Similarly to our results, da Silva et al.14 have documented plasma retinol levels significantly higher after recovery than during pneumonia in 40 hospitalized children (aged 6 months to 5 years). Despite its small sample size, our study had strict inclusion criteria and age group, evaluation of markers of acute phase response and used different techniques to assess nutritional status, including urinary retinol determination. The limitations of this study include the lack of liver biopsy to document the low body reserves of vitamin A, or the performance of a RDR (relative-dose-response) test,15 which allow inferences about retinol liver reserves.
In conclusion, this study showed that previously healthy preschool children have transient decrease in serum levels of vitamin A during the course of pneumonia, and this seems to be an epiphenomenon of the acute phase response.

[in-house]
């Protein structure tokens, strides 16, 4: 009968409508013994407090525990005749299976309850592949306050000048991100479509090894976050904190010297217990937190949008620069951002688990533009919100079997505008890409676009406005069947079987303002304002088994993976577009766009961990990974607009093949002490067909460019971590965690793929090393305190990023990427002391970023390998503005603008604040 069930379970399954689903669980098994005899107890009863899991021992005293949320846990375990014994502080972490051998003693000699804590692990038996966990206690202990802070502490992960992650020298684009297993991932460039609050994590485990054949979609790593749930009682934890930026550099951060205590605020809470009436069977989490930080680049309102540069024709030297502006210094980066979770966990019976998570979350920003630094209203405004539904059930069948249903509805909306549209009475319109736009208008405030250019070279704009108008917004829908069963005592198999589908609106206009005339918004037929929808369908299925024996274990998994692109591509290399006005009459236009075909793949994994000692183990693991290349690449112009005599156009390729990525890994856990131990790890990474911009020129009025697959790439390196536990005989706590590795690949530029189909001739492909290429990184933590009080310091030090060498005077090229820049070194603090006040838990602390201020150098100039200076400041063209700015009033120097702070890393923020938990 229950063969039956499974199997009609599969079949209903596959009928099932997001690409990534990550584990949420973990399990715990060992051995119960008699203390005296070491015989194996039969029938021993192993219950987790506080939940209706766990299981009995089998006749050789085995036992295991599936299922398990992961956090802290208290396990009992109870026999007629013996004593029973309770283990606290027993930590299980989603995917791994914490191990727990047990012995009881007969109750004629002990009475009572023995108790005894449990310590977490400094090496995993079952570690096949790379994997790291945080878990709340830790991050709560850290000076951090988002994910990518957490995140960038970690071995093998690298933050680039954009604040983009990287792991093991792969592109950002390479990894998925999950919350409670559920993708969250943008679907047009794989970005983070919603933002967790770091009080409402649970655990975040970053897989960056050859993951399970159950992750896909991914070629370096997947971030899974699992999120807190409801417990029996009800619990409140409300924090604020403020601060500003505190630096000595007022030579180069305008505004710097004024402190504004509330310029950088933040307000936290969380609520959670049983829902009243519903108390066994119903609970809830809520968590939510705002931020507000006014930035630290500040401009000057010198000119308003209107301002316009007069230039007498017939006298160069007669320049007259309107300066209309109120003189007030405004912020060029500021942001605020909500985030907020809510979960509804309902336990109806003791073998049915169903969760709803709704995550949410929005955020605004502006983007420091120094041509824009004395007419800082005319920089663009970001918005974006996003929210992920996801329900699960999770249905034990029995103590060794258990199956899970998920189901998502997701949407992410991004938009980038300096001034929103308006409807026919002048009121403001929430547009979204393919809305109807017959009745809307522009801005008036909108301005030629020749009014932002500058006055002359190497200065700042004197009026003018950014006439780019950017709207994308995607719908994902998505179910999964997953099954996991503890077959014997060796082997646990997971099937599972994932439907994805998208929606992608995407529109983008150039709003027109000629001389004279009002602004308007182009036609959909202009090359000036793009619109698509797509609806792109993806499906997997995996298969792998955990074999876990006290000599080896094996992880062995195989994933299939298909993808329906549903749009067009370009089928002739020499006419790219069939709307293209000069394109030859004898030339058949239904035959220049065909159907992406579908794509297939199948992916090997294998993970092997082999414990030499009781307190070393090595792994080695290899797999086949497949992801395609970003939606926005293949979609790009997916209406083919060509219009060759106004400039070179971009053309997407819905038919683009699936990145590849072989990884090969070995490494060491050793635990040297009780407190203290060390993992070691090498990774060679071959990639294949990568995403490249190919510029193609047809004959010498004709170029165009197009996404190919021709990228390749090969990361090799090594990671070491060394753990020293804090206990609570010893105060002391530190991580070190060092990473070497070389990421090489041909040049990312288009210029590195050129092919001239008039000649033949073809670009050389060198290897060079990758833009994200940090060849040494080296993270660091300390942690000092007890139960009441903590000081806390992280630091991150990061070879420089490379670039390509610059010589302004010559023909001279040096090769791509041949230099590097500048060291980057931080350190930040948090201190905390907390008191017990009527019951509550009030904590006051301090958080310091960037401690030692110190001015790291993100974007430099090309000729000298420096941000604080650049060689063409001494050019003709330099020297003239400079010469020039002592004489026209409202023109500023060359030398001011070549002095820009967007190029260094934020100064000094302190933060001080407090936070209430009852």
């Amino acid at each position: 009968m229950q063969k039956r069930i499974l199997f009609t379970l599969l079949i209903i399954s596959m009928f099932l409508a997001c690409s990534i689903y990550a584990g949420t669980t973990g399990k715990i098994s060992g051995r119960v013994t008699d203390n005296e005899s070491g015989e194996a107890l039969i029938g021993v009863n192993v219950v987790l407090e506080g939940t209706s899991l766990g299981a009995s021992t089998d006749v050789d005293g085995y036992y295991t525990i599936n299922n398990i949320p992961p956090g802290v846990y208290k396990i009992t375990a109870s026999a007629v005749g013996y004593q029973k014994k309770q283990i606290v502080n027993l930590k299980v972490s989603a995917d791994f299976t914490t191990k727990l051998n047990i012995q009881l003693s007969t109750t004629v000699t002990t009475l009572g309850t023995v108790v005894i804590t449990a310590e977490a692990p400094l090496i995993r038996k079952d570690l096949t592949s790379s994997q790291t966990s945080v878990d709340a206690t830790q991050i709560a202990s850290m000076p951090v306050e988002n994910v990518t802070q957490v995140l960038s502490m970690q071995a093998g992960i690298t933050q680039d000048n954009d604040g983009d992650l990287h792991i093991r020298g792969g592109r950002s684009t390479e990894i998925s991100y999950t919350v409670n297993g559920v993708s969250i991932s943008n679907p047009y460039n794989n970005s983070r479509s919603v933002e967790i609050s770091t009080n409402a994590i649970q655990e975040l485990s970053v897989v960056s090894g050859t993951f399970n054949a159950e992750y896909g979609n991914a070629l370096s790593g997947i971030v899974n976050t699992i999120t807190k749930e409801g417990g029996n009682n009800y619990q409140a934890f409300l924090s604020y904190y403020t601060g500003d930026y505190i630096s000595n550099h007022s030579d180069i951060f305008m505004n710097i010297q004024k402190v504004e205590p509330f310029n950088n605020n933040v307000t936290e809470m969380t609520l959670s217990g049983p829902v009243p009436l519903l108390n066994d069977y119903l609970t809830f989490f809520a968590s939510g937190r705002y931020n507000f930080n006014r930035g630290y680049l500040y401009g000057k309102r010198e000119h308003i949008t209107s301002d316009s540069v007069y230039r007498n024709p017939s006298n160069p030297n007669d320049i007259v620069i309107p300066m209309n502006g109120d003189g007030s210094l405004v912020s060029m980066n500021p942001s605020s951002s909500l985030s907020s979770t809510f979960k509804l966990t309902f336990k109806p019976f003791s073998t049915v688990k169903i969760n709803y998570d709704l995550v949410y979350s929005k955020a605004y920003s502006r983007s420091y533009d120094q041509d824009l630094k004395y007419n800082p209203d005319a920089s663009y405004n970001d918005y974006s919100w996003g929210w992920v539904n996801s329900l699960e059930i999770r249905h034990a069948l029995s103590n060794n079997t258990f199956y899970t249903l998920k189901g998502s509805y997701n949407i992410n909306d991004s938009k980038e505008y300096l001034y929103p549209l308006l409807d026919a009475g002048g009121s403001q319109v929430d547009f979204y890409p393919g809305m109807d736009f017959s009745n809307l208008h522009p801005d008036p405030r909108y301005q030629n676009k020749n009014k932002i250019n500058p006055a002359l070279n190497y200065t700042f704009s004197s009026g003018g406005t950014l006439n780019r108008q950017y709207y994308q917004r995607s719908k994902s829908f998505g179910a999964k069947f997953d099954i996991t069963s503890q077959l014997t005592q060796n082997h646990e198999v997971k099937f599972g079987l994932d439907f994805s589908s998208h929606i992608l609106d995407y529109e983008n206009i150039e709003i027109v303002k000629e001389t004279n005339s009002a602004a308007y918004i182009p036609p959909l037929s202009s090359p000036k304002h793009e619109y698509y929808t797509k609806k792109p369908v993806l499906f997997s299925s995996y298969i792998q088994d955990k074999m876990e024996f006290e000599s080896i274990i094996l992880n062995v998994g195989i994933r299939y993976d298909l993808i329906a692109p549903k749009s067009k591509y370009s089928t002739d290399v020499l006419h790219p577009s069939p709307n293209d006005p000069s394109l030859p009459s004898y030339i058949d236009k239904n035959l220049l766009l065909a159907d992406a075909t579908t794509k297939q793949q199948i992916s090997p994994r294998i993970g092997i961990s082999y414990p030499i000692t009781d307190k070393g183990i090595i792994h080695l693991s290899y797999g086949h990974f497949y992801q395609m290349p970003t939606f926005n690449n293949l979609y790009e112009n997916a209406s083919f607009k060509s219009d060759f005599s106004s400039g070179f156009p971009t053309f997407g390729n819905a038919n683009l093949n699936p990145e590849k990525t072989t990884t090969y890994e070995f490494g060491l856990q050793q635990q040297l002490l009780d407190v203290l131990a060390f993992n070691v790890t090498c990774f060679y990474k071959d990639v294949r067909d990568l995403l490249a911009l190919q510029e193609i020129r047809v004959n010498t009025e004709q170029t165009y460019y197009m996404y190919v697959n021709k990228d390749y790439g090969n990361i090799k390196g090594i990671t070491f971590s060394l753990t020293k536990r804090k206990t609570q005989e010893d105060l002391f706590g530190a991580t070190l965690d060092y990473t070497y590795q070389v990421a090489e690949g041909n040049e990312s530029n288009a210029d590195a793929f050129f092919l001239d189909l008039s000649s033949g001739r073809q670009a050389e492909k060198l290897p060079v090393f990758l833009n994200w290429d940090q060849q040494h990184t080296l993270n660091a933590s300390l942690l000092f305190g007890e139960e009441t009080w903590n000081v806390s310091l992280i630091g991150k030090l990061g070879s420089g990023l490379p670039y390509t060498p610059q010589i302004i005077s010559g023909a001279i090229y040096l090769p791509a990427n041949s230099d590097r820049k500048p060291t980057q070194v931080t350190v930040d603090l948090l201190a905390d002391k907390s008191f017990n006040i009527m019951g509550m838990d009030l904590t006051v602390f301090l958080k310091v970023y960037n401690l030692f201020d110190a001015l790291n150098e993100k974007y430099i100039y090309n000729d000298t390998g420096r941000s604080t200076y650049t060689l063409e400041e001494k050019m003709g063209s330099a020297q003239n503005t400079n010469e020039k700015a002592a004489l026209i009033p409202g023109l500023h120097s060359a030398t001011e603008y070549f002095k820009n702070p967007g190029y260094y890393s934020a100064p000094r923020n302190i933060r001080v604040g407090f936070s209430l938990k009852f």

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Correspondence: Manuscript submitted Jan 21 2011, accepted for publication Mar 30 2011. No conflicts of interest declared concerning the publication of this article.
Selma F. C. Cunha
Departamento de Clínica Médica, FMRP-USP
Av. Bandeirantes, 3900 Monte Alegre
CEP 14048-900 Ribeirão Preto, SP Brazil
Tel.: +55 (16) 3602.3369
Fax: +55 (16) 3633.6695
Suggested citation: Barbosa KC, Cunha DF, Jordão Jr AA, Weffort VR, Cunha SF. Transient decreased retinol serum levels in children with pneumonia and acute phase response. J Pediatr (Rio J). 2011;87(5):457-60.
Manuscript submitted Jan 21 2011, accepted for publication Mar 30 2011.
No conflicts of interest declared concerning the publication of this article.